High Cotton Tablescape

High Cotton Dining Table

Have you heard the saying, “We’re in high cotton”?

Now that we live near cotton fields, we enjoy seeing them bud out reddish and eventually open into white, fluffy puffs of softness. We don’t have the opened cotton blooms yet.  With our Spring rains this year, all of our crops in the area were planted later than usual.  Soon, though, we’ll see those puffy cotton bolls opening.

Do you remember the fabric I bought for our master bedroom window treatments?  I still need to get that project under way, y’all, but I wanted to show you again those cotton blooms puffed up on that fabric.  You can see why I was drawn to it, living in the rural South.

Cotton Boll Fabric

Most years, we see healthy stands of cotton.  High cotton means you are doing well, you are successful.

Cotton Boll

The term high cotton, or tall cotton, began in pre-Civil War times on rural cotton farms when they had a good crop and enjoyed high crop prices.  Prosperous times.

Cotton in Old World Planter

Don’t we all look forward to prosperous times?  Times of reaping the benefits of our labor.  The harvest.

Since my centerpiece cotton is fairly delicate, I gingerly stuck the stems into a foam block down inside the old world style container and covered the foam with Spanish moss.

Old World Map Place Mats

I wanted to continue the old world map theme of the place mats.  Old world has nothing to do with cotton, but I love contrast.  See how the place mats contrast all the delicate white?

They are Pimpernel place mats, a long time favorite of mine, interesting to look at closely, and they wipe clean easily.  Y’all know I’m the queen of using what I’ve got.  No need in buying something new.  We should enjoy the things God has already blessed us with.

White Soup Terrine

I get hungry for soup about this time of year, in anticipation of cooler weather.  That’s one reason for the soup tureen.  The other reason is the white color.  And I love the styling of it.

Place Setting

I realized something when setting this table.  I have no soup bowls in any of my China patterns. Why is that?  We love soup!

Let me qualify that by saying we do have them in our everyday pattern, but not the fine China.  Or, the not-so-fine-but-sentimental China, which is the Piggly Wiggly plate you see here.

I added a bowl from the thrift store.  It’s not China, fine or otherwise.  Just an everyday cheap bowl.  See?  We don’t have to have everything fine and fancy to be in high cotton (wink).

The creamy-white napkins are 100% cotton with cotton crochet rosette ties.  You’ve seen them before in Piggly Wiggly China Debut.  The stark-white Battenberg lace tablecloth is cotton, another nod to the cotton theme.  I like to mix different shades of white.  I never have liked things to be too “matchy”.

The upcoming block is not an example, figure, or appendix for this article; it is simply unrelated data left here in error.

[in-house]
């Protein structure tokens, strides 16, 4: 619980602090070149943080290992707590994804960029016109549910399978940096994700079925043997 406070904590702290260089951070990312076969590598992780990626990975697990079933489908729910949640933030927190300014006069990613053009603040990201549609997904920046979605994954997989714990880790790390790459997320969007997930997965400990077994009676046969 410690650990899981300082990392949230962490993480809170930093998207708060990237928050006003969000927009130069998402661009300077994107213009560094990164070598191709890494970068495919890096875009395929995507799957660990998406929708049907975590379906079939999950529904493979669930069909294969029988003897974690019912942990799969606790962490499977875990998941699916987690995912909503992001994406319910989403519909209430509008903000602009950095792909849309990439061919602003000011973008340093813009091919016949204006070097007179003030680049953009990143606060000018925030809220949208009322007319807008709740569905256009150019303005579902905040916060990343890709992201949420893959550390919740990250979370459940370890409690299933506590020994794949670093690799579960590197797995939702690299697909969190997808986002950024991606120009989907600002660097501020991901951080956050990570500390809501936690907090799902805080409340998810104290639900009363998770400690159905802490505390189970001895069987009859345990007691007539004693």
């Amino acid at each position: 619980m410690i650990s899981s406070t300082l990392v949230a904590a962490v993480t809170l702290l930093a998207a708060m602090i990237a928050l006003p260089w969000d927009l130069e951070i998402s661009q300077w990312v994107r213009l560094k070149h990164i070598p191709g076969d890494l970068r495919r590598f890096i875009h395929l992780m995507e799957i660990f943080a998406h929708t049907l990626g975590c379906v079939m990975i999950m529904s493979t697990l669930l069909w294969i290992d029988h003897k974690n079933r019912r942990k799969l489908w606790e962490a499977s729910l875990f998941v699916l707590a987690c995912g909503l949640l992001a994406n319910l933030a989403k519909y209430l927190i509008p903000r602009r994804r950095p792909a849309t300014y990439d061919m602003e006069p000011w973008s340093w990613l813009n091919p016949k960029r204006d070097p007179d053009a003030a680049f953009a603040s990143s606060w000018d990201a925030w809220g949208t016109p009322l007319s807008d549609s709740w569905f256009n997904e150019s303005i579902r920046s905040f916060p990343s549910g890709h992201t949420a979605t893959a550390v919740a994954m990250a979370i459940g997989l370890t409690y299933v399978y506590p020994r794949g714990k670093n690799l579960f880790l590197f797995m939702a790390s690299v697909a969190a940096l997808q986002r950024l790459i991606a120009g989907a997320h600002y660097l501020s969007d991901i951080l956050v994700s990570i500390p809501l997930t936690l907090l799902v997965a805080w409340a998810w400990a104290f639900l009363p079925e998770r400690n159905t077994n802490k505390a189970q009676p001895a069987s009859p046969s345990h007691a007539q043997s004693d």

Bronzewear

The bronze wear is a set that my grandparents brought from the Pakistan area, where they lived in the late 50’s while my grandfather fulfilled an overseas construction project.

I like the bronze and black with the old world place mats.  Have you seen bronze wear before?

Painted Gourd Pears

Finally, these painted gourds are made to look like pears, and I put them in a bowl lined with a Battenberg bread linen.  If you’d like to see how I painted the gourds, visit How to Paint Gourds for Fall Decor.

Gourds or pears have nothing to do with high cotton.  But, they do have a history of association with the old world.

High Cotton Tablescape

See how we can combine very different things to create contrasts of color, weight, and texture?  Use the things you have in your home.  Combine them together in different ways, and you’ll have a unique table to enjoy.

Share the memories of your passed-down treasures while you enjoy the blessings of a good meal.

Nothing too fancy.  Just high cotton, y’all.

Thank you for visiting! ~ Just a note to remind you to follow me through email, Facebook, Pinterest, Twitter, Google+, Instagram,  or Hometalk.  Also, I’d love it if you shared Curtain Queen Creates  with all your sweet friends.  Thanks, y’all.

I’m joining these parties this week:

TABLESCAPE THURSDAY

TUTORIALS, TIPS, AND TIDBITS THURSDAY

OPEN HOUSE BLOG PARTY

LET’S DISH

WHAT TO DO WEEKENDS

ANYTHING BLUE FRIDAY

 

Comments

  1. says

    I love your beautiful table! I have been looking for some cotton branches. Even though my state is known for cotton, it’s more in the northern area of the state!

    • Kim Hood says

      Yes, we laugh when we see people pulled over and cutting branches – tempted to stop and ask if they have permission. 😉 You can buy them on line and in some antique markets. Or, maybe you have a friend in the northern area of your state that can send you some. Thank you, Tammy!

  2. says

    You explanation of the cotton phrase is so interesting! Yes, I guess we would all like to be “in high cotton” and hopefully everyone has some high cotton moments! All you pieces are beautiful and I love the centerpiece, both the cotton and the container. Thank you for sharing with us. Linda

  3. says

    Having lived in North Alabama many years, those fields do hold memories of those years gone by. Your post is lovely and I love how you shared so many wonderful and interesting parts of “The South” with us. I’ve also lived in Mississippi and love it. I’m now following you on Pinterest.

    Thanks,
    Helen

    • Kim Hood says

      Thank you, Helen! I appreciate the compliments so very much. I’m glad you enjoyed the post. Love that you’re following on Pinterest! 🙂

  4. Cindi says

    When we lived in West Tennessee we enjoyed watching the Cotton fields grow and then being harvested. How ever we did not enjoy the heat and humidity!!